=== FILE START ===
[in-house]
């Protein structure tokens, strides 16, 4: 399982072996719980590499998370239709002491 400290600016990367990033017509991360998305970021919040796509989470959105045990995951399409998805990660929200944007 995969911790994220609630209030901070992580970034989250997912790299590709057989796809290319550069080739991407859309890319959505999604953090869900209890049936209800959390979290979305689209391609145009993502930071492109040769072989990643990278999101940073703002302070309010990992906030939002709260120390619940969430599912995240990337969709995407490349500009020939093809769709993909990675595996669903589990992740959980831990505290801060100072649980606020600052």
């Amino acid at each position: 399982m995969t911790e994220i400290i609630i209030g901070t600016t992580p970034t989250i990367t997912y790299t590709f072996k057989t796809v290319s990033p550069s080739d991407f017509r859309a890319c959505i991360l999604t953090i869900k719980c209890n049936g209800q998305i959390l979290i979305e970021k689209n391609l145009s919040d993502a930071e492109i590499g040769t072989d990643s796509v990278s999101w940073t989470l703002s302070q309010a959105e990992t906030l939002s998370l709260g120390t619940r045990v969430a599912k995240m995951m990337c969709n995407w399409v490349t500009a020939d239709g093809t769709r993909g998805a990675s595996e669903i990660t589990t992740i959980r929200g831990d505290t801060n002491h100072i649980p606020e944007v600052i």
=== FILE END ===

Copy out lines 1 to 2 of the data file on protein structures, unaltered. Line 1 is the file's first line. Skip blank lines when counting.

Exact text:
[in-house]
């Protein structure tokens, strides 16, 4: 399982072996719980590499998370239709002491 400290600016990367990033017509991360998305970021919040796509989470959105045990995951399409998805990660929200944007 995969911790994220609630209030901070992580970034989250997912790299590709057989796809290319550069080739991407859309890319959505999604953090869900209890049936209800959390979290979305689209391609145009993502930071492109040769072989990643990278999101940073703002302070309010990992906030939002709260120390619940969430599912995240990337969709995407490349500009020939093809769709993909990675595996669903589990992740959980831990505290801060100072649980606020600052």